Neighborhoods in Sonora are more diverse ranging from the quaint “close-to-everything” homes around downtown and surrounding single family homes and townhouses to the lakeside properties of Phoenix Lake as well as more expansive properties and estates of Apple Valley or Ridgewood. Something for everybody!
Continuing east along highway 108 finds the townships of Soulsbyville and Tuolumne City. With higher elevation comes a change in the landscape as oaks and birch trees are now joined by cedars and pines.
Soulsbyville is a small residential community featuring mostly single family homes on varying sized lots. The nature and quality of the landscaping in this town enhances the community providing a “down-home” appeal.
With wide, tree-lined streets, Tuolumne uniquely centers around recreation and open public space. It’s public square and War Memorial Building are hosts to many events throughout the year. In addition to the downtown area, nearby Westside park and trail are well visited and known for the occasional music events such as the annual Strawberry Music Festival. Tuolumne boasts many outdoor activities. But should one want a different “flavor” of life there is the beautiful Black Oak Casino & Resort with its 5 star Seven Sisters Restaurant, arcade and soon to be completed golf course. Many of the homes and ranches in Tuolumne enjoy large lots. With elevations between 2200 and 3200 feet, Tuolumne is country living with the backdrop of the forest.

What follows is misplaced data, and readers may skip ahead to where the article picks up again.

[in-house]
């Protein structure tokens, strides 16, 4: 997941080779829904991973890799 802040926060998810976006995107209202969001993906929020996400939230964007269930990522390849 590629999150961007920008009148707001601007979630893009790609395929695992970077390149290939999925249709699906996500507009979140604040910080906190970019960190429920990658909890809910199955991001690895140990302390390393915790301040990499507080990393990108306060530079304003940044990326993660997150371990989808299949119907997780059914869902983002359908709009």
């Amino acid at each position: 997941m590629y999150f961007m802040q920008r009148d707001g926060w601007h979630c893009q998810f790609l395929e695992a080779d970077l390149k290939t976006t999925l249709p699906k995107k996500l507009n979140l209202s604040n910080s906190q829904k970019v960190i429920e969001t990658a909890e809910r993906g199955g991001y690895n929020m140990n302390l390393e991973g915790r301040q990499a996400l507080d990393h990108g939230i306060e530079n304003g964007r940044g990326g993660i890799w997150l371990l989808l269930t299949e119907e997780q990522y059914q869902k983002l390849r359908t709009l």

Between 3600 and 4000 feet Twain Harte is the entrance to the pine, fir and spruce forest of the Sierra Nevada. Pleasantly noticeable are the fresh scents of these gorgeous coniferous evergreen giants.
Summers have warm days and mild nights making Twain Harte a nice escape from the heat of the Central Valley. In addition to the outdoor activities summer-time offers music in the park, golf (pee-wee and “real”) lakeside activities and art festivals. Winters are very cool with snow occurring several times, just close enough to enjoy the winter activities in the nearby communities of Long Barn, Strawberry, and Dodge Ridge.
Originally known primarily as a vacation spot, Twain Harte is one of the fastest growing areas in Tuolumne County. Residents are attracted to the beauty of the area, the four seasons, the mild weather, and the abundance of tall pines combined with an idyllic mountain lake. It is truly the “Sweetheart of the Mother Lode”.
Pinecrest Peak, a majestic granite mountain rimming the deep blue waters of Pinecrest Lake sits high in the Sierra Nevada Mountains at 5600 feet. The lake was formed by damming the south fork of the Tuolumne River, providing water for the once prominent logging communities of the area.
Similar to Twain Harte, Pinecrest is well known for it’s beauty and seemingly endless summer adventures such as, kayak & paddle boarding, grilling the trout you caught, or nightly movies in the outdoor amphitheater. Winter is quieter, but still popular with nearby skiing and snow parks. Pinecrest offers that “our home-in-the-mountains” to part-time as well as year-round residents.